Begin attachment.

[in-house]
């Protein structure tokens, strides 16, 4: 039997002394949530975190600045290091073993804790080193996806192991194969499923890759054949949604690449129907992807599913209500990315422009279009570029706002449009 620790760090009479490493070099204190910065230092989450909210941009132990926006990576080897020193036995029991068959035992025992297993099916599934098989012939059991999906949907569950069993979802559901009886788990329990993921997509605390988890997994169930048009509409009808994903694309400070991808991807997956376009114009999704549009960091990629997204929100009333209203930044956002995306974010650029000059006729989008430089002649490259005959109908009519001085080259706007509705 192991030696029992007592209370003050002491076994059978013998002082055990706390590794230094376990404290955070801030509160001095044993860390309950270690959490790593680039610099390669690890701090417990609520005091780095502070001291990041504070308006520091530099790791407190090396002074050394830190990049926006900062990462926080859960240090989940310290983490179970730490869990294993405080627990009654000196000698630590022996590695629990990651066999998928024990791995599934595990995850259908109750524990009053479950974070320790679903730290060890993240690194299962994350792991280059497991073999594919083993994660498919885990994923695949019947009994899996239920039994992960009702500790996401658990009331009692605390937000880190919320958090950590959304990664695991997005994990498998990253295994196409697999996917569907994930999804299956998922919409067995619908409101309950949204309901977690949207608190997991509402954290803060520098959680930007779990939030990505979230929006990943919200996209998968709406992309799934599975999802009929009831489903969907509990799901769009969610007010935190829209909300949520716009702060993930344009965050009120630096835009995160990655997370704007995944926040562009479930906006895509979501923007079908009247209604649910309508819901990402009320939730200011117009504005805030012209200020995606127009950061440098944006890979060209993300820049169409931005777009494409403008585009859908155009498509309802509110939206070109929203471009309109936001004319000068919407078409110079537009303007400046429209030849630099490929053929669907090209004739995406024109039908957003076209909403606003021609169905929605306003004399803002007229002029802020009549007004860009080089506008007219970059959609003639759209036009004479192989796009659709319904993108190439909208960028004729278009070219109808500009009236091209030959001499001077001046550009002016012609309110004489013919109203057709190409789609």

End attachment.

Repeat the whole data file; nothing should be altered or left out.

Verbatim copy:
[in-house]
């Protein structure tokens, strides 16, 4: 039997002394949530975190600045290091073993804790080193996806192991194969499923890759054949949604690449129907992807599913209500990315422009279009570029706002449009 620790760090009479490493070099204190910065230092989450909210941009132990926006990576080897020193036995029991068959035992025992297993099916599934098989012939059991999906949907569950069993979802559901009886788990329990993921997509605390988890997994169930048009509409009808994903694309400070991808991807997956376009114009999704549009960091990629997204929100009333209203930044956002995306974010650029000059006729989008430089002649490259005959109908009519001085080259706007509705 192991030696029992007592209370003050002491076994059978013998002082055990706390590794230094376990404290955070801030509160001095044993860390309950270690959490790593680039610099390669690890701090417990609520005091780095502070001291990041504070308006520091530099790791407190090396002074050394830190990049926006900062990462926080859960240090989940310290983490179970730490869990294993405080627990009654000196000698630590022996590695629990990651066999998928024990791995599934595990995850259908109750524990009053479950974070320790679903730290060890993240690194299962994350792991280059497991073999594919083993994660498919885990994923695949019947009994899996239920039994992960009702500790996401658990009331009692605390937000880190919320958090950590959304990664695991997005994990498998990253295994196409697999996917569907994930999804299956998922919409067995619908409101309950949204309901977690949207608190997991509402954290803060520098959680930007779990939030990505979230929006990943919200996209998968709406992309799934599975999802009929009831489903969907509990799901769009969610007010935190829209909300949520716009702060993930344009965050009120630096835009995160990655997370704007995944926040562009479930906006895509979501923007079908009247209604649910309508819901990402009320939730200011117009504005805030012209200020995606127009950061440098944006890979060209993300820049169409931005777009494409403008585009859908155009498509309802509110939206070109929203471009309109936001004319000068919407078409110079537009303007400046429209030849630099490929053929669907090209004739995406024109039908957003076209909403606003021609169905929605306003004399803002007229002029802020009549007004860009080089506008007219970059959609003639759209036009004479192989796009659709319904993108190439909208960028004729278009070219109808500009009236091209030959001499001077001046550009002016012609309110004489013919109203057709190409789609």